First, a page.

Melasma is a common skin condition that results in discoloration and brown patches on the skin. It is especially common in women, and often develops during or after pregnancy, or with hormonal treatments like birth control pills. Female hormones are thought to contribute to melasma development, and melasma is often dubbed "the mask of pregnancy."
However, hormones alone are usually not enough to cause melasma and make it more noticeable. Sun exposure and sometimes heat exposure combined with hormonal changes or supplements make melasma worse and more prevalent. There is also sometimes a vascular component to melasma where blood vessels near the skin surface make the pigment more noticeable.
This stubborn condition is very difficult to treat, and is prone to recurrence without strict sun protection. In fact, Dr. Molenda at Bravia Dermatology often says "5 minutes in the sun can undo years of work" of trying to improve melasma.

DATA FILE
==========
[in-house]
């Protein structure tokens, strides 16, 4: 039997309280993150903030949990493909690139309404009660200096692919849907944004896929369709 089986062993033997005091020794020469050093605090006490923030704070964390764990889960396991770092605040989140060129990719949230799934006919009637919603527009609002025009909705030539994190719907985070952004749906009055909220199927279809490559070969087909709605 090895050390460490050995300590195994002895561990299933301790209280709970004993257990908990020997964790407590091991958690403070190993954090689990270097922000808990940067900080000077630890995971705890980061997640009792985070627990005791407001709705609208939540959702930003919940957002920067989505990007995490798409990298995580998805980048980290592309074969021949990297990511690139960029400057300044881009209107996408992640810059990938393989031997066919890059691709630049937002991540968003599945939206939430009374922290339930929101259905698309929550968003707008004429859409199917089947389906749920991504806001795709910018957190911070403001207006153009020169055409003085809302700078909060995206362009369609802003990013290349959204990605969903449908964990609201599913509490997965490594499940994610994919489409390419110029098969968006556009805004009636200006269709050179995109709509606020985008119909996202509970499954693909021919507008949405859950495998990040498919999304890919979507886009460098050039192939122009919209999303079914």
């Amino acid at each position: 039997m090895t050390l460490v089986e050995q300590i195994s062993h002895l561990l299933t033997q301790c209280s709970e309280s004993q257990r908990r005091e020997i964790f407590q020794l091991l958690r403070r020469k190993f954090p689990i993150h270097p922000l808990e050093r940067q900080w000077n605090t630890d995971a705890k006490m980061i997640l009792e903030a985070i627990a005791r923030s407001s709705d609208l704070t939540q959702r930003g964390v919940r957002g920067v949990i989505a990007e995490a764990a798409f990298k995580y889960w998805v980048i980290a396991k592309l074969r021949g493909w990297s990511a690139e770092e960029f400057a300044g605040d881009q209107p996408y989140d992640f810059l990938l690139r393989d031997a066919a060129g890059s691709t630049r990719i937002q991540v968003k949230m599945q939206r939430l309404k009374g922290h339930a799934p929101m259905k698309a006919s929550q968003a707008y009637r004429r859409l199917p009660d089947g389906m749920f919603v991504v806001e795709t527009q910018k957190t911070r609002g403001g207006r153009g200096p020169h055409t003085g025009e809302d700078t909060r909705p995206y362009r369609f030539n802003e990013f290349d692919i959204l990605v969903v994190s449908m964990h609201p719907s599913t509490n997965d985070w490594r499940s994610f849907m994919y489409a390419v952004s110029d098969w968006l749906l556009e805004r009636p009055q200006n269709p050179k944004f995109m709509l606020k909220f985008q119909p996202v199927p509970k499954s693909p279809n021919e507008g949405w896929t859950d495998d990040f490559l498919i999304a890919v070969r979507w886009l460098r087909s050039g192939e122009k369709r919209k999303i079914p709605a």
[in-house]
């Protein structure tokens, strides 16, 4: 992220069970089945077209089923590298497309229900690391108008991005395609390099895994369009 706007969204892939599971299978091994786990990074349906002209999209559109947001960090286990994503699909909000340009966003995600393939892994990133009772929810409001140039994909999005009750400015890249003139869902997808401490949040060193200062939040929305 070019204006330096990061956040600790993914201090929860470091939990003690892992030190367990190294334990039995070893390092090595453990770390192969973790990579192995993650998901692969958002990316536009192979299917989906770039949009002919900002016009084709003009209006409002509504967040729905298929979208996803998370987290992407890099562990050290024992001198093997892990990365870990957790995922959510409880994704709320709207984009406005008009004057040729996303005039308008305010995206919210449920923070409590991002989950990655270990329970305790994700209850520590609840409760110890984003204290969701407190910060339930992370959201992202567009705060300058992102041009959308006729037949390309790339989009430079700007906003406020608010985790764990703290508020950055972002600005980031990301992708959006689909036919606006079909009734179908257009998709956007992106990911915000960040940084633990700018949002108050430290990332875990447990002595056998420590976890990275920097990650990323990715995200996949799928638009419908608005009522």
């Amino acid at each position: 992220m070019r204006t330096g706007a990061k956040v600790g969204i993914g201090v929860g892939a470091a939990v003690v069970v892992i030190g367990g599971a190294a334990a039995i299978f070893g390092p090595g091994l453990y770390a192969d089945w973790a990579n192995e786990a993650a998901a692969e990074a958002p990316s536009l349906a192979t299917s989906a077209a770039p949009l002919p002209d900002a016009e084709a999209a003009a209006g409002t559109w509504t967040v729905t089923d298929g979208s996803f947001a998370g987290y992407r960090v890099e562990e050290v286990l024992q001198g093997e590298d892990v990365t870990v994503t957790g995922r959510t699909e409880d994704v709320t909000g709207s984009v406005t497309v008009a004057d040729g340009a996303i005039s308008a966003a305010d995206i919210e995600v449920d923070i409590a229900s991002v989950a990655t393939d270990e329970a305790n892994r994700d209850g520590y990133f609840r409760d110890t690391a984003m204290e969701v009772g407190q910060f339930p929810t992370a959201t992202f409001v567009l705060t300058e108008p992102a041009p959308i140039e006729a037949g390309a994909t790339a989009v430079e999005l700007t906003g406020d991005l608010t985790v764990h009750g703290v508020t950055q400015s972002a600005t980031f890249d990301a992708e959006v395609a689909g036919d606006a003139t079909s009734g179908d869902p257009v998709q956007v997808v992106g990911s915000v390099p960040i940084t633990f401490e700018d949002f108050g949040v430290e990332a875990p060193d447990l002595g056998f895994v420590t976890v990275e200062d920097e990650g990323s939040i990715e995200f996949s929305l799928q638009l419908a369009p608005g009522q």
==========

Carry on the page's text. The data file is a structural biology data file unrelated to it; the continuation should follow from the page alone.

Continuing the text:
Melasma in Asian and naturally pigmented skin can be especially difficult to treat, because not all treatments are safe in skin with natural color and can actually make melasma worse without the proper precautions before, during, and after treatment. Laser is especially high risk, so prescription strength pre-treatment and post-treatment topical regimens provided by a board certified dermatologist is the safest approach that will optimize laser results for the best chance of improvement.
Fortunately, with the help of a dermatologist, melasma is a treatable condition. For best results, most melasma regimens include great sunscreens, sun protective measures, prescription strength fading creams and retinoids, chemical peels, and laser/light treatments.
Learn more about:
Halo Laser - safe on all skin types
BBL - Broad Band Light
Bravia Blood Boost to improve healing